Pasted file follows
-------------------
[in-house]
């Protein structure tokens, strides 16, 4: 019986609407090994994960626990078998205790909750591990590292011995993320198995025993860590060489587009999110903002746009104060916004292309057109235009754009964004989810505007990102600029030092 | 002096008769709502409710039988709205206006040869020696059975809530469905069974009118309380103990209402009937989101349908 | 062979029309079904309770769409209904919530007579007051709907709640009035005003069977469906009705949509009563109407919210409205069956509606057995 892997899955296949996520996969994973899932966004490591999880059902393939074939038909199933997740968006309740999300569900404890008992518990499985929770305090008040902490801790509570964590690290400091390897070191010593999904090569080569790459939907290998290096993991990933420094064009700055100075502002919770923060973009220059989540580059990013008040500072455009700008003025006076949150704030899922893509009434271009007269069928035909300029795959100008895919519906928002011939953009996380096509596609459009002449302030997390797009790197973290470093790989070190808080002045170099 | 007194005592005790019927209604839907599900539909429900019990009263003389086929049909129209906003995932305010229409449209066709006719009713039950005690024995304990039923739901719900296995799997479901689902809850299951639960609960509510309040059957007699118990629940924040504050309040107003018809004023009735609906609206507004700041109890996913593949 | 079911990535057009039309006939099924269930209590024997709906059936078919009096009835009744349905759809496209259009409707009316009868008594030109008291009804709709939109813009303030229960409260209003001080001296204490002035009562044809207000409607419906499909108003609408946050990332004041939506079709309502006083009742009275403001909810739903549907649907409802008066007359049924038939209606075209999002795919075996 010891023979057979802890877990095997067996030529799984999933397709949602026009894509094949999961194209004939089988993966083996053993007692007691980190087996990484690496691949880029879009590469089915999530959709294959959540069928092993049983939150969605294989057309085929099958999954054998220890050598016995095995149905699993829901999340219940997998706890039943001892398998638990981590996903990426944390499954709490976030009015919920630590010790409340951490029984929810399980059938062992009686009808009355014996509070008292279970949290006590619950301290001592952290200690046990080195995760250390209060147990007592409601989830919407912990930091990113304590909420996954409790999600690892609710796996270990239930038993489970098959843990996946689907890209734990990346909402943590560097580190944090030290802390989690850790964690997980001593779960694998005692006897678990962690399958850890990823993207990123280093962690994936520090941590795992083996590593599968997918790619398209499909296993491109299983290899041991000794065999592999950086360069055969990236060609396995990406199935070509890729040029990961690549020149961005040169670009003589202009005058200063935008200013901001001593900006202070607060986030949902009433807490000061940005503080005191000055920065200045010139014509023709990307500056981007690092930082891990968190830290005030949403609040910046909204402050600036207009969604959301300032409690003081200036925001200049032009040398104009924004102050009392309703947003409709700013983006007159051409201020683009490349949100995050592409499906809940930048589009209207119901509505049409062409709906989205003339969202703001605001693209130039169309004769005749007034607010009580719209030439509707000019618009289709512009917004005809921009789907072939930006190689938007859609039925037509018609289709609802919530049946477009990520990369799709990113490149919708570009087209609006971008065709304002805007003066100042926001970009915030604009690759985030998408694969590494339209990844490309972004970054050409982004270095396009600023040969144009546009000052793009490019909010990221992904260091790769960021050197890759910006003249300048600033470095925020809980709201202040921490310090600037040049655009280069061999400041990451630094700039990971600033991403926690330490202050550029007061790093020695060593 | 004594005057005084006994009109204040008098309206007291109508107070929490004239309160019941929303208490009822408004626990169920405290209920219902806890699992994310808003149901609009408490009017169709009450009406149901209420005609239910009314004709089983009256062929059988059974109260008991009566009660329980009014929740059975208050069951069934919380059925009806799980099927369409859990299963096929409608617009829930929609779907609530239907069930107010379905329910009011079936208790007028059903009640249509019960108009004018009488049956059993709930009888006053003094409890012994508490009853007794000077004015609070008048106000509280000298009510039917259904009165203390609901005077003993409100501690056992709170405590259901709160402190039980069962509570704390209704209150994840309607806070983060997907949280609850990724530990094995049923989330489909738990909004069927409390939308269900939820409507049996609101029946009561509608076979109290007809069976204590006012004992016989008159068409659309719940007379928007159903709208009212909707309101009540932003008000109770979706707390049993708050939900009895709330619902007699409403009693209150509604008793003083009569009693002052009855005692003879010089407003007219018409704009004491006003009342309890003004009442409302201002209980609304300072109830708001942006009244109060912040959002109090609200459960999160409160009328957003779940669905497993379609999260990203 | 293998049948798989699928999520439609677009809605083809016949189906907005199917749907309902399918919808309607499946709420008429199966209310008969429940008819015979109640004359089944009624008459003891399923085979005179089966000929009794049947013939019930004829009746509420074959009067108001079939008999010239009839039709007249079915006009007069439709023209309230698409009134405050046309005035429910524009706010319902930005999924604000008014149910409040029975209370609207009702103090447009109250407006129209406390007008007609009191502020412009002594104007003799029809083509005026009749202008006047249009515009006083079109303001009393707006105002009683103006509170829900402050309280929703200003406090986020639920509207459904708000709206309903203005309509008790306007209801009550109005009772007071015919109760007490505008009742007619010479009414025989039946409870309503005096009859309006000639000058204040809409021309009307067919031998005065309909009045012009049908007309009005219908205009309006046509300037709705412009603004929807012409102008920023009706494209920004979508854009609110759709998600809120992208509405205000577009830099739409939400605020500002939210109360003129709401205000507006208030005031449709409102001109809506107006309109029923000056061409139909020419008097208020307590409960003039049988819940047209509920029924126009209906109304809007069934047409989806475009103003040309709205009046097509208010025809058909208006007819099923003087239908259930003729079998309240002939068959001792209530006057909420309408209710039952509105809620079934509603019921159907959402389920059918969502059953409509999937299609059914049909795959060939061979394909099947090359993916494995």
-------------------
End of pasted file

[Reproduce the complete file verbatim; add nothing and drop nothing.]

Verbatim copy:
[in-house]
């Protein structure tokens, strides 16, 4: 019986609407090994994960626990078998205790909750591990590292011995993320198995025993860590060489587009999110903002746009104060916004292309057109235009754009964004989810505007990102600029030092 | 002096008769709502409710039988709205206006040869020696059975809530469905069974009118309380103990209402009937989101349908 | 062979029309079904309770769409209904919530007579007051709907709640009035005003069977469906009705949509009563109407919210409205069956509606057995 892997899955296949996520996969994973899932966004490591999880059902393939074939038909199933997740968006309740999300569900404890008992518990499985929770305090008040902490801790509570964590690290400091390897070191010593999904090569080569790459939907290998290096993991990933420094064009700055100075502002919770923060973009220059989540580059990013008040500072455009700008003025006076949150704030899922893509009434271009007269069928035909300029795959100008895919519906928002011939953009996380096509596609459009002449302030997390797009790197973290470093790989070190808080002045170099 | 007194005592005790019927209604839907599900539909429900019990009263003389086929049909129209906003995932305010229409449209066709006719009713039950005690024995304990039923739901719900296995799997479901689902809850299951639960609960509510309040059957007699118990629940924040504050309040107003018809004023009735609906609206507004700041109890996913593949 | 079911990535057009039309006939099924269930209590024997709906059936078919009096009835009744349905759809496209259009409707009316009868008594030109008291009804709709939109813009303030229960409260209003001080001296204490002035009562044809207000409607419906499909108003609408946050990332004041939506079709309502006083009742009275403001909810739903549907649907409802008066007359049924038939209606075209999002795919075996 010891023979057979802890877990095997067996030529799984999933397709949602026009894509094949999961194209004939089988993966083996053993007692007691980190087996990484690496691949880029879009590469089915999530959709294959959540069928092993049983939150969605294989057309085929099958999954054998220890050598016995095995149905699993829901999340219940997998706890039943001892398998638990981590996903990426944390499954709490976030009015919920630590010790409340951490029984929810399980059938062992009686009808009355014996509070008292279970949290006590619950301290001592952290200690046990080195995760250390209060147990007592409601989830919407912990930091990113304590909420996954409790999600690892609710796996270990239930038993489970098959843990996946689907890209734990990346909402943590560097580190944090030290802390989690850790964690997980001593779960694998005692006897678990962690399958850890990823993207990123280093962690994936520090941590795992083996590593599968997918790619398209499909296993491109299983290899041991000794065999592999950086360069055969990236060609396995990406199935070509890729040029990961690549020149961005040169670009003589202009005058200063935008200013901001001593900006202070607060986030949902009433807490000061940005503080005191000055920065200045010139014509023709990307500056981007690092930082891990968190830290005030949403609040910046909204402050600036207009969604959301300032409690003081200036925001200049032009040398104009924004102050009392309703947003409709700013983006007159051409201020683009490349949100995050592409499906809940930048589009209207119901509505049409062409709906989205003339969202703001605001693209130039169309004769005749007034607010009580719209030439509707000019618009289709512009917004005809921009789907072939930006190689938007859609039925037509018609289709609802919530049946477009990520990369799709990113490149919708570009087209609006971008065709304002805007003066100042926001970009915030604009690759985030998408694969590494339209990844490309972004970054050409982004270095396009600023040969144009546009000052793009490019909010990221992904260091790769960021050197890759910006003249300048600033470095925020809980709201202040921490310090600037040049655009280069061999400041990451630094700039990971600033991403926690330490202050550029007061790093020695060593 | 004594005057005084006994009109204040008098309206007291109508107070929490004239309160019941929303208490009822408004626990169920405290209920219902806890699992994310808003149901609009408490009017169709009450009406149901209420005609239910009314004709089983009256062929059988059974109260008991009566009660329980009014929740059975208050069951069934919380059925009806799980099927369409859990299963096929409608617009829930929609779907609530239907069930107010379905329910009011079936208790007028059903009640249509019960108009004018009488049956059993709930009888006053003094409890012994508490009853007794000077004015609070008048106000509280000298009510039917259904009165203390609901005077003993409100501690056992709170405590259901709160402190039980069962509570704390209704209150994840309607806070983060997907949280609850990724530990094995049923989330489909738990909004069927409390939308269900939820409507049996609101029946009561509608076979109290007809069976204590006012004992016989008159068409659309719940007379928007159903709208009212909707309101009540932003008000109770979706707390049993708050939900009895709330619902007699409403009693209150509604008793003083009569009693002052009855005692003879010089407003007219018409704009004491006003009342309890003004009442409302201002209980609304300072109830708001942006009244109060912040959002109090609200459960999160409160009328957003779940669905497993379609999260990203 | 293998049948798989699928999520439609677009809605083809016949189906907005199917749907309902399918919808309607499946709420008429199966209310008969429940008819015979109640004359089944009624008459003891399923085979005179089966000929009794049947013939019930004829009746509420074959009067108001079939008999010239009839039709007249079915006009007069439709023209309230698409009134405050046309005035429910524009706010319902930005999924604000008014149910409040029975209370609207009702103090447009109250407006129209406390007008007609009191502020412009002594104007003799029809083509005026009749202008006047249009515009006083079109303001009393707006105002009683103006509170829900402050309280929703200003406090986020639920509207459904708000709206309903203005309509008790306007209801009550109005009772007071015919109760007490505008009742007619010479009414025989039946409870309503005096009859309006000639000058204040809409021309009307067919031998005065309909009045012009049908007309009005219908205009309006046509300037709705412009603004929807012409102008920023009706494209920004979508854009609110759709998600809120992208509405205000577009830099739409939400605020500002939210109360003129709401205000507006208030005031449709409102001109809506107006309109029923000056061409139909020419008097208020307590409960003039049988819940047209509920029924126009209906109304809007069934047409989806475009103003040309709205009046097509208010025809058909208006007819099923003087239908259930003729079998309240002939068959001792209530006057909420309408209710039952509105809620079934509603019921159907959402389920059918969502059953409509999937299609059914049909795959060939061979394909099947090359993916494995």